There’s magic in making ‘sit’ a four-syllable word
In 1994, the first time the Roots played the Montreux Jazz Fest, event founder Claude Nobs took the band’s frontman Questlove to his house to watch a film of Aretha Franklin performing at the festival in 1971. “He told me, ‘This is the reason I dedicate my life to Montreux Jazz,’ ” Questlove recalls.
It had taken Nobs years to get Aretha to play there. She had canceled repeatedly, made extravagant demands — a bigger dressing room, an extra suite — and he had tried to woo her with flowers and candy, he later told Franklin biographer David Ritz. “It was hell trying to arrange the date.”
Now, though, in June 1971, she was there onstage, in a flowing gown and dangling earrings — relaxed but in control of her music and her audience. Though she often hired local musicians on the cheap while touring Europe, this time she had brought her regular band, saxophone great King Curtis and the Kingpins. But as she sat at the Steinway midway through her 10-song set, it was clear that this young woman, not yet 30, was not merely the singer but the de facto bandleader. Watching her now, Questlove still finds it astonishing.
“It’s literally her in a zone so deep and so spiritual,” said the Roots’ frontman.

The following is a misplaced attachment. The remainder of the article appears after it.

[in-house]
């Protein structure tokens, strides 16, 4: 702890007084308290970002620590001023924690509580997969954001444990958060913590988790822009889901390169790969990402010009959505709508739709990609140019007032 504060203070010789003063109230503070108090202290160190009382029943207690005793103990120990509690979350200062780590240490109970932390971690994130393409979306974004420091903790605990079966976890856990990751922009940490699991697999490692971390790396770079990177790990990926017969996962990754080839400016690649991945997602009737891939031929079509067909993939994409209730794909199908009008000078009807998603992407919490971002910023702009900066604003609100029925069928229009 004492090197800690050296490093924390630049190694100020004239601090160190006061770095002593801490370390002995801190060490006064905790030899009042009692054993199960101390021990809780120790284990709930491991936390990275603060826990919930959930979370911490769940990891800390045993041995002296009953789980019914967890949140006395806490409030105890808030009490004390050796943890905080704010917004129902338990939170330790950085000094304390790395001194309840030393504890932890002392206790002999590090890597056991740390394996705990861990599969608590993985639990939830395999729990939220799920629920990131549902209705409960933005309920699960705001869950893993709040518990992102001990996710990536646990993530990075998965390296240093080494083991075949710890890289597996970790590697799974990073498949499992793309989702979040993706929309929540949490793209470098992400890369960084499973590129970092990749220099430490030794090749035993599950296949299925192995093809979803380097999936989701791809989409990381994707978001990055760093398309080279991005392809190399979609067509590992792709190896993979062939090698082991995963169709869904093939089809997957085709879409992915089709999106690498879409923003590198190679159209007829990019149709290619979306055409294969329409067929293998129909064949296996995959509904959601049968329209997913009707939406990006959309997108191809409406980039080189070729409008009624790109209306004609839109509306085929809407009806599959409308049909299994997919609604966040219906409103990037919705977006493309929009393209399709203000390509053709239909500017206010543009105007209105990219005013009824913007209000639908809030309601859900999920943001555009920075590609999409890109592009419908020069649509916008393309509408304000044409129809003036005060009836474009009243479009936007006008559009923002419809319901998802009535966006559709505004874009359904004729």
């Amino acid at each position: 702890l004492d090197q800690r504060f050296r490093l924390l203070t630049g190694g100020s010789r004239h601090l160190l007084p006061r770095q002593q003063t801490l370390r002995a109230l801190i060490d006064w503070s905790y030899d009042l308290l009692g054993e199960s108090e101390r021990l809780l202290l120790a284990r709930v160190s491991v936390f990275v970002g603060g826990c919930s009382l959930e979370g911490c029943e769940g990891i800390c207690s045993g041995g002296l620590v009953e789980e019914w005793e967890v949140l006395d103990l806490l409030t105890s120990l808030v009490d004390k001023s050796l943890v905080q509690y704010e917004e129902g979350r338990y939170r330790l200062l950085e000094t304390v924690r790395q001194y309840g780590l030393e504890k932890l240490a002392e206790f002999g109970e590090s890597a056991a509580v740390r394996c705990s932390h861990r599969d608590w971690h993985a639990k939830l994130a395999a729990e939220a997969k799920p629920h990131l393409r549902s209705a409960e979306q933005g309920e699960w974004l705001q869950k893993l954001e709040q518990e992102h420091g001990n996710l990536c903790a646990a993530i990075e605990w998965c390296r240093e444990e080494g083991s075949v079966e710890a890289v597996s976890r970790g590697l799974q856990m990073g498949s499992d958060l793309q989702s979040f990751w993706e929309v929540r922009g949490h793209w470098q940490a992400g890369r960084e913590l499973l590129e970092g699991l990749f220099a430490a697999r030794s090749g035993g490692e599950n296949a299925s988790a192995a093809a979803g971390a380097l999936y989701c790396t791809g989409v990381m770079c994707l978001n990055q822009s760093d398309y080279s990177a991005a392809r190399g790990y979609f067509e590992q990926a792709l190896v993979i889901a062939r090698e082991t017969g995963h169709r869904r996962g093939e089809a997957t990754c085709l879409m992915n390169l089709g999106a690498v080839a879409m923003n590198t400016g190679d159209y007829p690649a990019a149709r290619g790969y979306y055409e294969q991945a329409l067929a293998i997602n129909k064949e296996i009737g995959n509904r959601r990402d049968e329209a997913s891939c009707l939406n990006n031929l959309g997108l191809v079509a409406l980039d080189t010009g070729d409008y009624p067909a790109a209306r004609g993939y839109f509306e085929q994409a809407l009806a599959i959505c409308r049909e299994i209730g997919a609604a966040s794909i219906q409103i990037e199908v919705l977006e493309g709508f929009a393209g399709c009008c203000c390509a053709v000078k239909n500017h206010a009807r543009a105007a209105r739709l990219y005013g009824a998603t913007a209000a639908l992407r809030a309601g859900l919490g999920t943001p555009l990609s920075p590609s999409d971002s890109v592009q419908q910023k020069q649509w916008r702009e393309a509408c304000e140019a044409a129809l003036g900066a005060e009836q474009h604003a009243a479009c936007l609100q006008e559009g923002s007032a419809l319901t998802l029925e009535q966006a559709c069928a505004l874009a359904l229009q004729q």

“Aretha doesn’t get the credit because she’s not dancing around like James Brown. A lot of his body movement accentuates the band that’s behind him, but, you know, she has just as much power, if anything more power, sitting at the piano commanding her band.”
And then, eight songs in, came the high point: “Dr. Feelgood (Love Is a Serious Business).”
She started with a piano roll, then paused.
“Does anybody feel like hearing the blues?” she coyly asked her audience. “You don’t think it’s too early for the blues right now?”
She resumed playing and began to sing. “I don’t want nobody . . . always . . . sss-sss-sss-sitting around . . . ”
It went on for six or seven seconds, that sss-sss-sss. Search as much as you like; she never sang the song quite like that in any other recorded performance. “It just becomes something beyond onomatopoeia or chanting,” says Questlove. “To watch her pronounce the word ‘sit’ for six seconds, it’s just unheard of. That’s when you’re lost in a zone, that’s when you’re really into your craft.”
When she wrote “Dr. Feelgood” — for her breakthrough 1967 album “I Never Loved a Man the Way I Love You” — she was married. Unhappily. To the co-writer of the song. Ted White was her husband, her manager and her tormentor, the man she married in 1961 against her father’s wishes, when she was just 19.